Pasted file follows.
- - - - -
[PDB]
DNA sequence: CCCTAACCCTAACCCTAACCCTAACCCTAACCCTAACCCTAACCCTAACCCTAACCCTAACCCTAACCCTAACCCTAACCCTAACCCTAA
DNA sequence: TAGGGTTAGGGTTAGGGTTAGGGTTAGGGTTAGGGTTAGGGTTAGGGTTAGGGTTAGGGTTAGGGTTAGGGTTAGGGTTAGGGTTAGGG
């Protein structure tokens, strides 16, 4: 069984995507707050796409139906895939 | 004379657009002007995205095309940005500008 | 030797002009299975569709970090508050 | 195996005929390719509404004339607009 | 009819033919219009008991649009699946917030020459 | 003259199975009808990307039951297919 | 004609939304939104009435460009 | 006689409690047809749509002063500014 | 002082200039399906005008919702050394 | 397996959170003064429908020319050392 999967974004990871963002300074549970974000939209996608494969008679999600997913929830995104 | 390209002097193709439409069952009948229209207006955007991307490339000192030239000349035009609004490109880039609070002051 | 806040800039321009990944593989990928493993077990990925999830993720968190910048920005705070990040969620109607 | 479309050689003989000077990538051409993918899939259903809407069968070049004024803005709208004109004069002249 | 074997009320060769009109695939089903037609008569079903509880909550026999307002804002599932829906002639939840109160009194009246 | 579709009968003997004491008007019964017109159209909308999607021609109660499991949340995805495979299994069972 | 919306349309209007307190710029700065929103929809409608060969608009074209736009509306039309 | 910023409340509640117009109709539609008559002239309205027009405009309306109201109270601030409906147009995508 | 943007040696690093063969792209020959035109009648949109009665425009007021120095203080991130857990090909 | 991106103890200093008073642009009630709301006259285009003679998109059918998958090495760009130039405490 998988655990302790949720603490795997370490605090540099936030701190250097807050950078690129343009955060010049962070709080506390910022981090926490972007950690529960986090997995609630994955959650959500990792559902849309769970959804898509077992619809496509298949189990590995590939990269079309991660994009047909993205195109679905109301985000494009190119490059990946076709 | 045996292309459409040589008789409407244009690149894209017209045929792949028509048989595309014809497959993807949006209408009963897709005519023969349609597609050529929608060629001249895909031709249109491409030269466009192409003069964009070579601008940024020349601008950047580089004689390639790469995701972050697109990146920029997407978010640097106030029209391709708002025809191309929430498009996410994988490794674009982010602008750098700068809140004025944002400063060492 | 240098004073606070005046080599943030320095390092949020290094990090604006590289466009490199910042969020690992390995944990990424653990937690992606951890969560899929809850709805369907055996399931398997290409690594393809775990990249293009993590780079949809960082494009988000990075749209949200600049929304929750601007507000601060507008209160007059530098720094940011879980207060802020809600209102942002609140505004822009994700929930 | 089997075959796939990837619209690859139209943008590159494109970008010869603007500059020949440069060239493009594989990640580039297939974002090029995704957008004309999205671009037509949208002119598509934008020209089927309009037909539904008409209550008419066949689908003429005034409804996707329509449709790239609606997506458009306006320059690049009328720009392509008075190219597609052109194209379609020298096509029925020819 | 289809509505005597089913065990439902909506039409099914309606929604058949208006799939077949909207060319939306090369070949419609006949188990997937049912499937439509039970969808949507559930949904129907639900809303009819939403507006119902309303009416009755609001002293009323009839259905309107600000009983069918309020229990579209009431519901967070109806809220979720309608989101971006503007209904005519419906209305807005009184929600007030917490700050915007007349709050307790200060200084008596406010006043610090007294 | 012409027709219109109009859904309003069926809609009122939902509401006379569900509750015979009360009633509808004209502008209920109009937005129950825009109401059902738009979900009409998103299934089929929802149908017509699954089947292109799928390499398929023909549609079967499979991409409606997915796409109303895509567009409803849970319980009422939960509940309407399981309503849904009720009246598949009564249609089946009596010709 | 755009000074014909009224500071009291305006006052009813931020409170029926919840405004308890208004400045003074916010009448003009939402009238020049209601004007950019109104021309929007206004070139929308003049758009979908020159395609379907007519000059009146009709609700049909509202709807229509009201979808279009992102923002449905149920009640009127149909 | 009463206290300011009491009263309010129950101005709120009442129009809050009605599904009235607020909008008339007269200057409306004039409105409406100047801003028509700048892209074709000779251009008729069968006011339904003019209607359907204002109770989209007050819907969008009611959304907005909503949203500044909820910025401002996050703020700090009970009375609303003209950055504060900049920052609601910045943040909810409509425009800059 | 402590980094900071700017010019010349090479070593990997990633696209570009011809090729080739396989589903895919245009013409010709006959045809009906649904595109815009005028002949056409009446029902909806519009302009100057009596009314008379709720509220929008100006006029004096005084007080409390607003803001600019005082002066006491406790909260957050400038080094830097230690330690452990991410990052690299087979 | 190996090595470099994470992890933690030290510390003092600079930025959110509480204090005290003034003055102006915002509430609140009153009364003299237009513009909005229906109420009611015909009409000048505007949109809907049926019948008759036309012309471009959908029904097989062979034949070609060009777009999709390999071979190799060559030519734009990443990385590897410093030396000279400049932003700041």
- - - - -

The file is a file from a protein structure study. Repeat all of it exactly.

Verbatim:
[PDB]
DNA sequence: CCCTAACCCTAACCCTAACCCTAACCCTAACCCTAACCCTAACCCTAACCCTAACCCTAACCCTAACCCTAACCCTAACCCTAACCCTAA
DNA sequence: TAGGGTTAGGGTTAGGGTTAGGGTTAGGGTTAGGGTTAGGGTTAGGGTTAGGGTTAGGGTTAGGGTTAGGGTTAGGGTTAGGGTTAGGG
């Protein structure tokens, strides 16, 4: 069984995507707050796409139906895939 | 004379657009002007995205095309940005500008 | 030797002009299975569709970090508050 | 195996005929390719509404004339607009 | 009819033919219009008991649009699946917030020459 | 003259199975009808990307039951297919 | 004609939304939104009435460009 | 006689409690047809749509002063500014 | 002082200039399906005008919702050394 | 397996959170003064429908020319050392 999967974004990871963002300074549970974000939209996608494969008679999600997913929830995104 | 390209002097193709439409069952009948229209207006955007991307490339000192030239000349035009609004490109880039609070002051 | 806040800039321009990944593989990928493993077990990925999830993720968190910048920005705070990040969620109607 | 479309050689003989000077990538051409993918899939259903809407069968070049004024803005709208004109004069002249 | 074997009320060769009109695939089903037609008569079903509880909550026999307002804002599932829906002639939840109160009194009246 | 579709009968003997004491008007019964017109159209909308999607021609109660499991949340995805495979299994069972 | 919306349309209007307190710029700065929103929809409608060969608009074209736009509306039309 | 910023409340509640117009109709539609008559002239309205027009405009309306109201109270601030409906147009995508 | 943007040696690093063969792209020959035109009648949109009665425009007021120095203080991130857990090909 | 991106103890200093008073642009009630709301006259285009003679998109059918998958090495760009130039405490 998988655990302790949720603490795997370490605090540099936030701190250097807050950078690129343009955060010049962070709080506390910022981090926490972007950690529960986090997995609630994955959650959500990792559902849309769970959804898509077992619809496509298949189990590995590939990269079309991660994009047909993205195109679905109301985000494009190119490059990946076709 | 045996292309459409040589008789409407244009690149894209017209045929792949028509048989595309014809497959993807949006209408009963897709005519023969349609597609050529929608060629001249895909031709249109491409030269466009192409003069964009070579601008940024020349601008950047580089004689390639790469995701972050697109990146920029997407978010640097106030029209391709708002025809191309929430498009996410994988490794674009982010602008750098700068809140004025944002400063060492 | 240098004073606070005046080599943030320095390092949020290094990090604006590289466009490199910042969020690992390995944990990424653990937690992606951890969560899929809850709805369907055996399931398997290409690594393809775990990249293009993590780079949809960082494009988000990075749209949200600049929304929750601007507000601060507008209160007059530098720094940011879980207060802020809600209102942002609140505004822009994700929930 | 089997075959796939990837619209690859139209943008590159494109970008010869603007500059020949440069060239493009594989990640580039297939974002090029995704957008004309999205671009037509949208002119598509934008020209089927309009037909539904008409209550008419066949689908003429005034409804996707329509449709790239609606997506458009306006320059690049009328720009392509008075190219597609052109194209379609020298096509029925020819 | 289809509505005597089913065990439902909506039409099914309606929604058949208006799939077949909207060319939306090369070949419609006949188990997937049912499937439509039970969808949507559930949904129907639900809303009819939403507006119902309303009416009755609001002293009323009839259905309107600000009983069918309020229990579209009431519901967070109806809220979720309608989101971006503007209904005519419906209305807005009184929600007030917490700050915007007349709050307790200060200084008596406010006043610090007294 | 012409027709219109109009859904309003069926809609009122939902509401006379569900509750015979009360009633509808004209502008209920109009937005129950825009109401059902738009979900009409998103299934089929929802149908017509699954089947292109799928390499398929023909549609079967499979991409409606997915796409109303895509567009409803849970319980009422939960509940309407399981309503849904009720009246598949009564249609089946009596010709 | 755009000074014909009224500071009291305006006052009813931020409170029926919840405004308890208004400045003074916010009448003009939402009238020049209601004007950019109104021309929007206004070139929308003049758009979908020159395609379907007519000059009146009709609700049909509202709807229509009201979808279009992102923002449905149920009640009127149909 | 009463206290300011009491009263309010129950101005709120009442129009809050009605599904009235607020909008008339007269200057409306004039409105409406100047801003028509700048892209074709000779251009008729069968006011339904003019209607359907204002109770989209007050819907969008009611959304907005909503949203500044909820910025401002996050703020700090009970009375609303003209950055504060900049920052609601910045943040909810409509425009800059 | 402590980094900071700017010019010349090479070593990997990633696209570009011809090729080739396989589903895919245009013409010709006959045809009906649904595109815009005028002949056409009446029902909806519009302009100057009596009314008379709720509220929008100006006029004096005084007080409390607003803001600019005082002066006491406790909260957050400038080094830097230690330690452990991410990052690299087979 | 190996090595470099994470992890933690030290510390003092600079930025959110509480204090005290003034003055102006915002509430609140009153009364003299237009513009909005229906109420009611015909009409000048505007949109809907049926019948008759036309012309471009959908029904097989062979034949070609060009777009999709390999071979190799060559030519734009990443990385590897410093030396000279400049932003700041």